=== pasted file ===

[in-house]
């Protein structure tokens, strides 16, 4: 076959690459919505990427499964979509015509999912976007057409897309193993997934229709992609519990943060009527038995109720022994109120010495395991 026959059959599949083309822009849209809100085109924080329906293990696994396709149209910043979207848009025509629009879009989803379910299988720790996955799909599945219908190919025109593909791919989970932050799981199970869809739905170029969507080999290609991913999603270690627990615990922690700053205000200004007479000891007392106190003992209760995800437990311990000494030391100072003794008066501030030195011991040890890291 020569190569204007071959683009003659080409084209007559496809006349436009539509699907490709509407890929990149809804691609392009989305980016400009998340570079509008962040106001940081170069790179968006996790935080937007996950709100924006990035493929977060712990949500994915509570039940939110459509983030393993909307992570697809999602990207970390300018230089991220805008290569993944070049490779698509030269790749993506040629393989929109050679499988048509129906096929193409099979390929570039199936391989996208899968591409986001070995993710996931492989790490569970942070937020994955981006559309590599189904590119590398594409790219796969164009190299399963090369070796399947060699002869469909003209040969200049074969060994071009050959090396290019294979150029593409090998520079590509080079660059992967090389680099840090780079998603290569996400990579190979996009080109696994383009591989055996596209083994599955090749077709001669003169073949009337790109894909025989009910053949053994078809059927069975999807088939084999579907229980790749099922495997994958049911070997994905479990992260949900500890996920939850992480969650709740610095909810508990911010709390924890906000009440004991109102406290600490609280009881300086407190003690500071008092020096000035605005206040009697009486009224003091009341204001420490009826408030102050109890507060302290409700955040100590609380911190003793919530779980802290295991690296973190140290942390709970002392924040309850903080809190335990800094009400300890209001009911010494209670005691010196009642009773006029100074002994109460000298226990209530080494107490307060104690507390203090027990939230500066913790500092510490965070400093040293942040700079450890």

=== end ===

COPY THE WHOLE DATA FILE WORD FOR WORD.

[in-house]
């Protein structure tokens, strides 16, 4: 076959690459919505990427499964979509015509999912976007057409897309193993997934229709992609519990943060009527038995109720022994109120010495395991 026959059959599949083309822009849209809100085109924080329906293990696994396709149209910043979207848009025509629009879009989803379910299988720790996955799909599945219908190919025109593909791919989970932050799981199970869809739905170029969507080999290609991913999603270690627990615990922690700053205000200004007479000891007392106190003992209760995800437990311990000494030391100072003794008066501030030195011991040890890291 020569190569204007071959683009003659080409084209007559496809006349436009539509699907490709509407890929990149809804691609392009989305980016400009998340570079509008962040106001940081170069790179968006996790935080937007996950709100924006990035493929977060712990949500994915509570039940939110459509983030393993909307992570697809999602990207970390300018230089991220805008290569993944070049490779698509030269790749993506040629393989929109050679499988048509129906096929193409099979390929570039199936391989996208899968591409986001070995993710996931492989790490569970942070937020994955981006559309590599189904590119590398594409790219796969164009190299399963090369070796399947060699002869469909003209040969200049074969060994071009050959090396290019294979150029593409090998520079590509080079660059992967090389680099840090780079998603290569996400990579190979996009080109696994383009591989055996596209083994599955090749077709001669003169073949009337790109894909025989009910053949053994078809059927069975999807088939084999579907229980790749099922495997994958049911070997994905479990992260949900500890996920939850992480969650709740610095909810508990911010709390924890906000009440004991109102406290600490609280009881300086407190003690500071008092020096000035605005206040009697009486009224003091009341204001420490009826408030102050109890507060302290409700955040100590609380911190003793919530779980802290295991690296973190140290942390709970002392924040309850903080809190335990800094009400300890209001009911010494209670005691010196009642009773006029100074002994109460000298226990209530080494107490307060104690507390203090027990939230500066913790500092510490965070400093040293942040700079450890």